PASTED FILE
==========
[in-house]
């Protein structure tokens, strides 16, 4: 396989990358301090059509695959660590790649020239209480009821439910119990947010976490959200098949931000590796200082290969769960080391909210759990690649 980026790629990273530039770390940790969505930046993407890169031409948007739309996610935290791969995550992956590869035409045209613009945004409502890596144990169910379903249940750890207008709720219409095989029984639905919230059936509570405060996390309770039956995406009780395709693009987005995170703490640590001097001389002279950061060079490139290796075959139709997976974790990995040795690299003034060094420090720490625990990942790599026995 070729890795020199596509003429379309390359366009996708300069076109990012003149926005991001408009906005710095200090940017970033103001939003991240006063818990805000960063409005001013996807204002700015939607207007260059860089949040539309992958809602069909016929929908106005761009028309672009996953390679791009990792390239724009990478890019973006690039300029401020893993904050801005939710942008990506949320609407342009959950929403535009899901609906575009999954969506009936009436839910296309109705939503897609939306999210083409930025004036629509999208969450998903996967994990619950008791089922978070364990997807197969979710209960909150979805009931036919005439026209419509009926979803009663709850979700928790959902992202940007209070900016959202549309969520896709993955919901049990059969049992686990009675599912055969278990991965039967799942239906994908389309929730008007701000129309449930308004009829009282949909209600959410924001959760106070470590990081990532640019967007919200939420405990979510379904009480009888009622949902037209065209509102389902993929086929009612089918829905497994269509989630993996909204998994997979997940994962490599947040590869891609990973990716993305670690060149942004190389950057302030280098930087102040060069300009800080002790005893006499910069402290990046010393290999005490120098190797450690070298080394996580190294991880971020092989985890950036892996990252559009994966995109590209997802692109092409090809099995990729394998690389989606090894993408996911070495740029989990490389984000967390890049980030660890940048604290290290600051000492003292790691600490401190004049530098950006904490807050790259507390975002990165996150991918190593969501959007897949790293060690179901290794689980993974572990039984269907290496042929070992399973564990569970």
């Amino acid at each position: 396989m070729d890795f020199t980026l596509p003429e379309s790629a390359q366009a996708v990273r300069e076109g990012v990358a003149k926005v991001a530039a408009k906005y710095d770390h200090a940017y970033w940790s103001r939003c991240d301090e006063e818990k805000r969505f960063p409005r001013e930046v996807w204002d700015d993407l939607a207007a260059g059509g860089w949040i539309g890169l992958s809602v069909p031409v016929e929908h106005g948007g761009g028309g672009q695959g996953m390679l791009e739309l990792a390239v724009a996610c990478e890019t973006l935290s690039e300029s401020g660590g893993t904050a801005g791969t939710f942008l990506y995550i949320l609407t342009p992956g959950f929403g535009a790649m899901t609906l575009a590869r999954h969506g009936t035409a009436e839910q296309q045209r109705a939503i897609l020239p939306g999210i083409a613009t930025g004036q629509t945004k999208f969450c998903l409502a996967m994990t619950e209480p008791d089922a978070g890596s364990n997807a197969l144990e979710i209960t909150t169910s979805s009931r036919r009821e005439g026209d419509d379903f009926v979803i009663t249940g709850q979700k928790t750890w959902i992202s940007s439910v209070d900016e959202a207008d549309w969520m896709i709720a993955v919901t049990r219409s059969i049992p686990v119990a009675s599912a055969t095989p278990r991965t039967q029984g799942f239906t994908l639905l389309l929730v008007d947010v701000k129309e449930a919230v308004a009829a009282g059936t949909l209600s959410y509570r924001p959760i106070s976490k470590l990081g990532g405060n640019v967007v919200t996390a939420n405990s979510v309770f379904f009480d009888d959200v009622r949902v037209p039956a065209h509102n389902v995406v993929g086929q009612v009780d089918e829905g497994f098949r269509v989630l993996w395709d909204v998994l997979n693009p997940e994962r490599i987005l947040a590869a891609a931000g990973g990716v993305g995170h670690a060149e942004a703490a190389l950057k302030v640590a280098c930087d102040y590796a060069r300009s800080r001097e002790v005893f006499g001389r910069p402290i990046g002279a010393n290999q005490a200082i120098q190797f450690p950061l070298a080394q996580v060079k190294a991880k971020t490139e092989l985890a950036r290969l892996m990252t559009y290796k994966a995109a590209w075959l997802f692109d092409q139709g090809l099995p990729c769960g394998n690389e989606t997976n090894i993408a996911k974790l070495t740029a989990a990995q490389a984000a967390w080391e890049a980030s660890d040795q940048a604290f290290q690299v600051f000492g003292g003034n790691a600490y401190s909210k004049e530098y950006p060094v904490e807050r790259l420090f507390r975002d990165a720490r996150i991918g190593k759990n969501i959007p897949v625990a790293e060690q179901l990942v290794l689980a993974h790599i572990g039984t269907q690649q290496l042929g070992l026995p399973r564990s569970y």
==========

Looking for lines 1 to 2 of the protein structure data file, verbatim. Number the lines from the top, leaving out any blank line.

[in-house]
């Protein structure tokens, strides 16, 4: 396989990358301090059509695959660590790649020239209480009821439910119990947010976490959200098949931000590796200082290969769960080391909210759990690649 980026790629990273530039770390940790969505930046993407890169031409948007739309996610935290791969995550992956590869035409045209613009945004409502890596144990169910379903249940750890207008709720219409095989029984639905919230059936509570405060996390309770039956995406009780395709693009987005995170703490640590001097001389002279950061060079490139290796075959139709997976974790990995040795690299003034060094420090720490625990990942790599026995 070729890795020199596509003429379309390359366009996708300069076109990012003149926005991001408009906005710095200090940017970033103001939003991240006063818990805000960063409005001013996807204002700015939607207007260059860089949040539309992958809602069909016929929908106005761009028309672009996953390679791009990792390239724009990478890019973006690039300029401020893993904050801005939710942008990506949320609407342009959950929403535009899901609906575009999954969506009936009436839910296309109705939503897609939306999210083409930025004036629509999208969450998903996967994990619950008791089922978070364990997807197969979710209960909150979805009931036919005439026209419509009926979803009663709850979700928790959902992202940007209070900016959202549309969520896709993955919901049990059969049992686990009675599912055969278990991965039967799942239906994908389309929730008007701000129309449930308004009829009282949909209600959410924001959760106070470590990081990532640019967007919200939420405990979510379904009480009888009622949902037209065209509102389902993929086929009612089918829905497994269509989630993996909204998994997979997940994962490599947040590869891609990973990716993305670690060149942004190389950057302030280098930087102040060069300009800080002790005893006499910069402290990046010393290999005490120098190797450690070298080394996580190294991880971020092989985890950036892996990252559009994966995109590209997802692109092409090809099995990729394998690389989606090894993408996911070495740029989990490389984000967390890049980030660890940048604290290290600051000492003292790691600490401190004049530098950006904490807050790259507390975002990165996150991918190593969501959007897949790293060690179901290794689980993974572990039984269907290496042929070992399973564990569970």